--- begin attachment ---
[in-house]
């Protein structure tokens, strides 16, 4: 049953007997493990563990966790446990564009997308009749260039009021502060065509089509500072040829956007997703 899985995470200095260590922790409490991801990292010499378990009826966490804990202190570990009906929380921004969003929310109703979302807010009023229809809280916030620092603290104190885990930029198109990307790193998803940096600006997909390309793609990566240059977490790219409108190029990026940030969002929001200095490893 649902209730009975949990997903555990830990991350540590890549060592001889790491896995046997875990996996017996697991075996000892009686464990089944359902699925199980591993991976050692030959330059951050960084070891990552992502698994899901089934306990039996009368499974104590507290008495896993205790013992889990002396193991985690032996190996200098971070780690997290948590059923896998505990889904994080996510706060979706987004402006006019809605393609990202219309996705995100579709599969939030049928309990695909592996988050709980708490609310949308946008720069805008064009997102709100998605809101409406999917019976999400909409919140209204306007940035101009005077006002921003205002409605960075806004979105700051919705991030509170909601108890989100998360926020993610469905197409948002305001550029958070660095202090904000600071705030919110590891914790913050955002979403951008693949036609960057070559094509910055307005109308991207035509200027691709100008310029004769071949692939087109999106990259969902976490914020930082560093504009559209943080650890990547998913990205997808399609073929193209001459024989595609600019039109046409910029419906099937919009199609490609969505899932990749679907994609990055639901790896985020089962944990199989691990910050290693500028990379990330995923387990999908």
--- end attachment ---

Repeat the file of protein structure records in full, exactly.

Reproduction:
[in-house]
């Protein structure tokens, strides 16, 4: 049953007997493990563990966790446990564009997308009749260039009021502060065509089509500072040829956007997703 899985995470200095260590922790409490991801990292010499378990009826966490804990202190570990009906929380921004969003929310109703979302807010009023229809809280916030620092603290104190885990930029198109990307790193998803940096600006997909390309793609990566240059977490790219409108190029990026940030969002929001200095490893 649902209730009975949990997903555990830990991350540590890549060592001889790491896995046997875990996996017996697991075996000892009686464990089944359902699925199980591993991976050692030959330059951050960084070891990552992502698994899901089934306990039996009368499974104590507290008495896993205790013992889990002396193991985690032996190996200098971070780690997290948590059923896998505990889904994080996510706060979706987004402006006019809605393609990202219309996705995100579709599969939030049928309990695909592996988050709980708490609310949308946008720069805008064009997102709100998605809101409406999917019976999400909409919140209204306007940035101009005077006002921003205002409605960075806004979105700051919705991030509170909601108890989100998360926020993610469905197409948002305001550029958070660095202090904000600071705030919110590891914790913050955002979403951008693949036609960057070559094509910055307005109308991207035509200027691709100008310029004769071949692939087109999106990259969902976490914020930082560093504009559209943080650890990547998913990205997808399609073929193209001459024989595609600019039109046409910029419906099937919009199609490609969505899932990749679907994609990055639901790896985020089962944990199989691990910050290693500028990379990330995923387990999908």